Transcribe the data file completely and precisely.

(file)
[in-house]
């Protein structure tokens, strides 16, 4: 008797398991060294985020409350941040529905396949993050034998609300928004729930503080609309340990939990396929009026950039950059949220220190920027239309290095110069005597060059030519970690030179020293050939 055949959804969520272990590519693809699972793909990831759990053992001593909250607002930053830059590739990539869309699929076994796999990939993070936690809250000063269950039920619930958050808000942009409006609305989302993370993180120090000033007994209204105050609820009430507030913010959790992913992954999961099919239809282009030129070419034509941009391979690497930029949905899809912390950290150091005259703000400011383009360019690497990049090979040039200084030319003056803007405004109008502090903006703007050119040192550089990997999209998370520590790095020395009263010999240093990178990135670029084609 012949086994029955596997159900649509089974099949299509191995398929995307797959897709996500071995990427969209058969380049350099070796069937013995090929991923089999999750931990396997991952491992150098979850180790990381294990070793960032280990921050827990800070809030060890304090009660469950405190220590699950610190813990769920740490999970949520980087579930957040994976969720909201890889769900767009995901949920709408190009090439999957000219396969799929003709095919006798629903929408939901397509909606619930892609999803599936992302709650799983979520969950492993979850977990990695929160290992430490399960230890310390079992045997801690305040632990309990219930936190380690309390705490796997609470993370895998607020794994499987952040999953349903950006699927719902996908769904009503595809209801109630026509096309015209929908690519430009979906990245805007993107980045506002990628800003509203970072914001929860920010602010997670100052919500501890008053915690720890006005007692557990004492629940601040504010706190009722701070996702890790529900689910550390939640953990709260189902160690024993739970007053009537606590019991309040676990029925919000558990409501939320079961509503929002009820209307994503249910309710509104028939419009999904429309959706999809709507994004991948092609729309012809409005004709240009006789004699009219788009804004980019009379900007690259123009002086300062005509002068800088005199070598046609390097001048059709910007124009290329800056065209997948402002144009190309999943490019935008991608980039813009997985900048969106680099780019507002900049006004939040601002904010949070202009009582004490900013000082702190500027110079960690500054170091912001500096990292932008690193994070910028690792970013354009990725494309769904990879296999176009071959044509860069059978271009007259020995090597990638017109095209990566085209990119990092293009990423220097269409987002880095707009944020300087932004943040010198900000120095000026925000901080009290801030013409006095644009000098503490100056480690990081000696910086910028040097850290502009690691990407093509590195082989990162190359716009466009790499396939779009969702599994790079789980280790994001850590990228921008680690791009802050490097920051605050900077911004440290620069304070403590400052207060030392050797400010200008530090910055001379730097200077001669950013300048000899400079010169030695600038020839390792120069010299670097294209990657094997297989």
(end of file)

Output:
[in-house]
């Protein structure tokens, strides 16, 4: 008797398991060294985020409350941040529905396949993050034998609300928004729930503080609309340990939990396929009026950039950059949220220190920027239309290095110069005597060059030519970690030179020293050939 055949959804969520272990590519693809699972793909990831759990053992001593909250607002930053830059590739990539869309699929076994796999990939993070936690809250000063269950039920619930958050808000942009409006609305989302993370993180120090000033007994209204105050609820009430507030913010959790992913992954999961099919239809282009030129070419034509941009391979690497930029949905899809912390950290150091005259703000400011383009360019690497990049090979040039200084030319003056803007405004109008502090903006703007050119040192550089990997999209998370520590790095020395009263010999240093990178990135670029084609 012949086994029955596997159900649509089974099949299509191995398929995307797959897709996500071995990427969209058969380049350099070796069937013995090929991923089999999750931990396997991952491992150098979850180790990381294990070793960032280990921050827990800070809030060890304090009660469950405190220590699950610190813990769920740490999970949520980087579930957040994976969720909201890889769900767009995901949920709408190009090439999957000219396969799929003709095919006798629903929408939901397509909606619930892609999803599936992302709650799983979520969950492993979850977990990695929160290992430490399960230890310390079992045997801690305040632990309990219930936190380690309390705490796997609470993370895998607020794994499987952040999953349903950006699927719902996908769904009503595809209801109630026509096309015209929908690519430009979906990245805007993107980045506002990628800003509203970072914001929860920010602010997670100052919500501890008053915690720890006005007692557990004492629940601040504010706190009722701070996702890790529900689910550390939640953990709260189902160690024993739970007053009537606590019991309040676990029925919000558990409501939320079961509503929002009820209307994503249910309710509104028939419009999904429309959706999809709507994004991948092609729309012809409005004709240009006789004699009219788009804004980019009379900007690259123009002086300062005509002068800088005199070598046609390097001048059709910007124009290329800056065209997948402002144009190309999943490019935008991608980039813009997985900048969106680099780019507002900049006004939040601002904010949070202009009582004490900013000082702190500027110079960690500054170091912001500096990292932008690193994070910028690792970013354009990725494309769904990879296999176009071959044509860069059978271009007259020995090597990638017109095209990566085209990119990092293009990423220097269409987002880095707009944020300087932004943040010198900000120095000026925000901080009290801030013409006095644009000098503490100056480690990081000696910086910028040097850290502009690691990407093509590195082989990162190359716009466009790499396939779009969702599994790079789980280790994001850590990228921008680690791009802050490097920051605050900077911004440290620069304070403590400052207060030392050797400010200008530090910055001379730097200077001669950013300048000899400079010169030695600038020839390792120069010299670097294209990657094997297989």